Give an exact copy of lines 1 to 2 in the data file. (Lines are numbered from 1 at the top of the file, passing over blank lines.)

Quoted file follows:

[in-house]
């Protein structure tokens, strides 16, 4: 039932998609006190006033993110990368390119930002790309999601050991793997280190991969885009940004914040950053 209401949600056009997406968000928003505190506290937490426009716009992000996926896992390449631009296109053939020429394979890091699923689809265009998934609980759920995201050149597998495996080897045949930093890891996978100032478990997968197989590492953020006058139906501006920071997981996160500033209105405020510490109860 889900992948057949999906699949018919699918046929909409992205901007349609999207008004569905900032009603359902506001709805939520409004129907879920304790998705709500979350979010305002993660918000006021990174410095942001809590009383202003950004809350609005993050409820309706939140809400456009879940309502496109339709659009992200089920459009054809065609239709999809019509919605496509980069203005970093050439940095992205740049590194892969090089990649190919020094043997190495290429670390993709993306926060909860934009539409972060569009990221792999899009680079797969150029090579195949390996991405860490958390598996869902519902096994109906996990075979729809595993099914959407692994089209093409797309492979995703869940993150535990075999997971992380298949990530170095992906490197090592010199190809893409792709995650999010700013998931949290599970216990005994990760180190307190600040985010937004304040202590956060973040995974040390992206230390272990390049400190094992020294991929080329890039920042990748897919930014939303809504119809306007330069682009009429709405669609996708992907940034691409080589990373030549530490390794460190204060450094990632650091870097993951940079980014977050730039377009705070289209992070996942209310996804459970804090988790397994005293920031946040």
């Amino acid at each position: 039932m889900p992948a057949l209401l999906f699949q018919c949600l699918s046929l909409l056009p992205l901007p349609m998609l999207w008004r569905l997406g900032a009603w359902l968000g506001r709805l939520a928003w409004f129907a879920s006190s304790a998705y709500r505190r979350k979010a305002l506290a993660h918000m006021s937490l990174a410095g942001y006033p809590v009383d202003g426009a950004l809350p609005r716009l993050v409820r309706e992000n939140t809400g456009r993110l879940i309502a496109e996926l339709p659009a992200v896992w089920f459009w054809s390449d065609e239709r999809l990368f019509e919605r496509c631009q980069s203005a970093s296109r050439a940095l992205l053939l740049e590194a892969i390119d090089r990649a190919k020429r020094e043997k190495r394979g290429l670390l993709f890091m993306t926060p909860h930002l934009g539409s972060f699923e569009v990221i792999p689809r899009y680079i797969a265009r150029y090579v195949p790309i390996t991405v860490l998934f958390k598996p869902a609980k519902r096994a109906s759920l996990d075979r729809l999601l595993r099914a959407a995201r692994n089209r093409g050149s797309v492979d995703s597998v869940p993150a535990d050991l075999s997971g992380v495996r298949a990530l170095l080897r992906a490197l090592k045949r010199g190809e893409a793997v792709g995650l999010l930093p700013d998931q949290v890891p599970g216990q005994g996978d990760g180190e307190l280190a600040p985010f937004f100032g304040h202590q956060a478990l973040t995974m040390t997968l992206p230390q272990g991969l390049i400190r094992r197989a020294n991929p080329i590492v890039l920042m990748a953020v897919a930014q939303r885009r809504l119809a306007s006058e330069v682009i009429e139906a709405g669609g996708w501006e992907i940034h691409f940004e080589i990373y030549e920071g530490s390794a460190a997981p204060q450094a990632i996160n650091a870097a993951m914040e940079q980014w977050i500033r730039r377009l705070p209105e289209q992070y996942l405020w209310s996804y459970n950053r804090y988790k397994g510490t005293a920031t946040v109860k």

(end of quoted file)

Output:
[in-house]
């Protein structure tokens, strides 16, 4: 039932998609006190006033993110990368390119930002790309999601050991793997280190991969885009940004914040950053 209401949600056009997406968000928003505190506290937490426009716009992000996926896992390449631009296109053939020429394979890091699923689809265009998934609980759920995201050149597998495996080897045949930093890891996978100032478990997968197989590492953020006058139906501006920071997981996160500033209105405020510490109860 889900992948057949999906699949018919699918046929909409992205901007349609999207008004569905900032009603359902506001709805939520409004129907879920304790998705709500979350979010305002993660918000006021990174410095942001809590009383202003950004809350609005993050409820309706939140809400456009879940309502496109339709659009992200089920459009054809065609239709999809019509919605496509980069203005970093050439940095992205740049590194892969090089990649190919020094043997190495290429670390993709993306926060909860934009539409972060569009990221792999899009680079797969150029090579195949390996991405860490958390598996869902519902096994109906996990075979729809595993099914959407692994089209093409797309492979995703869940993150535990075999997971992380298949990530170095992906490197090592010199190809893409792709995650999010700013998931949290599970216990005994990760180190307190600040985010937004304040202590956060973040995974040390992206230390272990390049400190094992020294991929080329890039920042990748897919930014939303809504119809306007330069682009009429709405669609996708992907940034691409080589990373030549530490390794460190204060450094990632650091870097993951940079980014977050730039377009705070289209992070996942209310996804459970804090988790397994005293920031946040």